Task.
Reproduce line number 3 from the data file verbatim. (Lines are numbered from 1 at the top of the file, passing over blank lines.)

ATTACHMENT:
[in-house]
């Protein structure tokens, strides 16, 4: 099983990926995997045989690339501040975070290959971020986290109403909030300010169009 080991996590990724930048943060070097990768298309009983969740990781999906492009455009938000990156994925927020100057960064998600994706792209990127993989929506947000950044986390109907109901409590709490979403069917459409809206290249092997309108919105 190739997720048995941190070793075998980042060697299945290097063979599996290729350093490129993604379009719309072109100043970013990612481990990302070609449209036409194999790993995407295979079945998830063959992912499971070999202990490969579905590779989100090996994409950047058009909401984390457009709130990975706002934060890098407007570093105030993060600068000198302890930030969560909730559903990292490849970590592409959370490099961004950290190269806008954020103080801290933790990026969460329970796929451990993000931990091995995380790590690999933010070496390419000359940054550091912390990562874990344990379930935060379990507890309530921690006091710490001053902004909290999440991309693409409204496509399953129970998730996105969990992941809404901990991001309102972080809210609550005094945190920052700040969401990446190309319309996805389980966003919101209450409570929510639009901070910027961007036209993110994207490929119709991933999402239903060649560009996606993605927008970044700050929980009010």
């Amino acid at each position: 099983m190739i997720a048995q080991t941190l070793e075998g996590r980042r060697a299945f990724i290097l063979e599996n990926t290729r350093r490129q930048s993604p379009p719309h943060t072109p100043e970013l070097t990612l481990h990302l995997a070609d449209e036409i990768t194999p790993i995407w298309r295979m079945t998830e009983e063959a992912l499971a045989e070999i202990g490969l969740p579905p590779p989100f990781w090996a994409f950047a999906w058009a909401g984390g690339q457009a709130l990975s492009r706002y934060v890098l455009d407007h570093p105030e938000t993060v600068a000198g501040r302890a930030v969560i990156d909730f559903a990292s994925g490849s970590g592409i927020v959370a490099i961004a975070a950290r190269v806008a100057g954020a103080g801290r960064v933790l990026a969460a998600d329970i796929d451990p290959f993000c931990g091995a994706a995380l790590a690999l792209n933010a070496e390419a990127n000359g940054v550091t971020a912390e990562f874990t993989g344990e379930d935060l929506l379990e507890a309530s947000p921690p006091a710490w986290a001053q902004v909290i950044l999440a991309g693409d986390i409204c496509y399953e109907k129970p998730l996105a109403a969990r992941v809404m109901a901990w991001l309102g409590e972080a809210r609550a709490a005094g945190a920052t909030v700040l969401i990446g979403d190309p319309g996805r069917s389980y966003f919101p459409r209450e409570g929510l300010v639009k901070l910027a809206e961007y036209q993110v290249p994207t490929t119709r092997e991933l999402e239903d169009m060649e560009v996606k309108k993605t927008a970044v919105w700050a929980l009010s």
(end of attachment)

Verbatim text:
């Amino acid at each position: 099983m190739i997720a048995q080991t941190l070793e075998g996590r980042r060697a299945f990724i290097l063979e599996n990926t290729r350093r490129q930048s993604p379009p719309h943060t072109p100043e970013l070097t990612l481990h990302l995997a070609d449209e036409i990768t194999p790993i995407w298309r295979m079945t998830e009983e063959a992912l499971a045989e070999i202990g490969l969740p579905p590779p989100f990781w090996a994409f950047a999906w058009a909401g984390g690339q457009a709130l990975s492009r706002y934060v890098l455009d407007h570093p105030e938000t993060v600068a000198g501040r302890a930030v969560i990156d909730f559903a990292s994925g490849s970590g592409i927020v959370a490099i961004a975070a950290r190269v806008a100057g954020a103080g801290r960064v933790l990026a969460a998600d329970i796929d451990p290959f993000c931990g091995a994706a995380l790590a690999l792209n933010a070496e390419a990127n000359g940054v550091t971020a912390e990562f874990t993989g344990e379930d935060l929506l379990e507890a309530s947000p921690p006091a710490w986290a001053q902004v909290i950044l999440a991309g693409d986390i409204c496509y399953e109907k129970p998730l996105a109403a969990r992941v809404m109901a901990w991001l309102g409590e972080a809210r609550a709490a005094g945190a920052t909030v700040l969401i990446g979403d190309p319309g996805r069917s389980y966003f919101p459409r209450e409570g929510l300010v639009k901070l910027a809206e961007y036209q993110v290249p994207t490929t119709r092997e991933l999402e239903d169009m060649e560009v996606k309108k993605t927008a970044v919105w700050a929980l009010s």